My happy charity shop purchase of a book on the history of Sainsbury’s has added extra weight to the shelves. I have any number of these social histories of shops, usually cumbersome and cheaply designed on some nasty desk top publishing software. Often produced to celebrate centenaries or as gifts to staff – how they must love that – these books make up the majority of literature on shops and shopping.
Still, they often have some lovely images drawn from archives (if the shop is lucky enough to have one) or found behind desks, in cupboards or contributed by retired staff. The Sainsbury’s book is written by their archivist and is one of the better ones, with lots of interesting anecdotes and research in it.
And. OK. I mainly bought it on the strength of this picture of a box for eggs. So fine and beautiful a package, it makes you want to buy those eggs, whether you need them or not.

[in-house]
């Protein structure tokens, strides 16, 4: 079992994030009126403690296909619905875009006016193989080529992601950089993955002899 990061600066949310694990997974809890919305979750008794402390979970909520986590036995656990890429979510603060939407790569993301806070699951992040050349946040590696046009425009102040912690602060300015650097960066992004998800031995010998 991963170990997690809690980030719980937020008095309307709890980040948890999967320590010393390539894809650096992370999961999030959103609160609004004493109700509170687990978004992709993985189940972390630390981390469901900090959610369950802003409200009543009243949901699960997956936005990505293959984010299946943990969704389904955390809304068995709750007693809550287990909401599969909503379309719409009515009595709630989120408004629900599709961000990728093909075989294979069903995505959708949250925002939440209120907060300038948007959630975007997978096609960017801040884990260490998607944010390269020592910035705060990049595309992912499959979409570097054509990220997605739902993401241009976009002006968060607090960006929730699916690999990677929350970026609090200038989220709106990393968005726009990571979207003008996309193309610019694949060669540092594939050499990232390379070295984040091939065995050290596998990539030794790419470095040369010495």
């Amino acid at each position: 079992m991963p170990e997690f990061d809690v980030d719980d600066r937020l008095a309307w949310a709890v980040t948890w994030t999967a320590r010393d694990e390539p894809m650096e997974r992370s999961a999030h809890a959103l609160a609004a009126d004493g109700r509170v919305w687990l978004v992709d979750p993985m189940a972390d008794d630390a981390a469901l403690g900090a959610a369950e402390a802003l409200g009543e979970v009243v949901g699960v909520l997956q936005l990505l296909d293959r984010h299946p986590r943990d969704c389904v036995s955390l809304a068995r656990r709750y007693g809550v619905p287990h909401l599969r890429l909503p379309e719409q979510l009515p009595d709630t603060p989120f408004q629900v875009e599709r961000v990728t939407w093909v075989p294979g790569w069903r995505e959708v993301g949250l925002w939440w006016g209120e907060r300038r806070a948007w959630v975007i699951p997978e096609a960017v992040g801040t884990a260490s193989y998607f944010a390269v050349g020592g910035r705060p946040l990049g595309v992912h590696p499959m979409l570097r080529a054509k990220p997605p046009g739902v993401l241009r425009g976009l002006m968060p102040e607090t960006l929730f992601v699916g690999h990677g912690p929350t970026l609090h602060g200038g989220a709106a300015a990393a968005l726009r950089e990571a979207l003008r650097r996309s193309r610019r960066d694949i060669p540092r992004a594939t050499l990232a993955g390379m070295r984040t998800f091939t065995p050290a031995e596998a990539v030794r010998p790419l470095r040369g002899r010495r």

The book tells us the box was designed by Leonard Beaumont, who was employed as a design consultant to Sainsbury’s in 1950 and remained there until 1964, ratifying the ‘own’ brand produce. The Vads website (a reprint of a 1969 Design magazine article, with more nice packaging to see) suggests Beaumont was brought in to handle ‘the conversion from counter shops to self-service’. His standardised typefaces and sharp packaging would have been ideal for a customer new to finding their own produce on shelves. Beaumont was fond, apparently, of the Monotype Albertus typeface, as seen on the eggs box. But he re-drew the ‘j’ as it was a little weak. Not great when the company still traded as J Sainsbury.
I still think some of the best contemporary packaging designs come out of own-brand lines. Tesco Basics look brilliant to me. Free of the italics, colours and tastefulness of, say, their ugly Finest range. They fairly zing on the shelves. Waitrose own brand designs are great, too, particularly the Pure cosmetics that trump many a product design in SpaceNK.